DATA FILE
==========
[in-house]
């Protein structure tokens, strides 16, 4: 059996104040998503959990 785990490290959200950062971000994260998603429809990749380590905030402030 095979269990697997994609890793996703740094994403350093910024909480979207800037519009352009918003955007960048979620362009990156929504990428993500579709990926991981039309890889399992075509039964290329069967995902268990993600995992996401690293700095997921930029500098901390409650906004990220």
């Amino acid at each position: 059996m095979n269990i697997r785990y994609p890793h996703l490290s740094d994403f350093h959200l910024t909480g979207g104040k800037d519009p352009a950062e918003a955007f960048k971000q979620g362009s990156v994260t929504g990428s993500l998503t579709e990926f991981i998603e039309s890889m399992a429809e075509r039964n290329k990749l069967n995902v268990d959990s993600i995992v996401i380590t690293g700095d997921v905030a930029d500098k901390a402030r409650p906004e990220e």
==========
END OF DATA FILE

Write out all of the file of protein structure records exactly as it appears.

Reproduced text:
[in-house]
């Protein structure tokens, strides 16, 4: 059996104040998503959990 785990490290959200950062971000994260998603429809990749380590905030402030 095979269990697997994609890793996703740094994403350093910024909480979207800037519009352009918003955007960048979620362009990156929504990428993500579709990926991981039309890889399992075509039964290329069967995902268990993600995992996401690293700095997921930029500098901390409650906004990220």
């Amino acid at each position: 059996m095979n269990i697997r785990y994609p890793h996703l490290s740094d994403f350093h959200l910024t909480g979207g104040k800037d519009p352009a950062e918003a955007f960048k971000q979620g362009s990156v994260t929504g990428s993500l998503t579709e990926f991981i998603e039309s890889m399992a429809e075509r039964n290329k990749l069967n995902v268990d959990s993600i995992v996401i380590t690293g700095d997921v905030a930029d500098k901390a402030r409650p906004e990220e």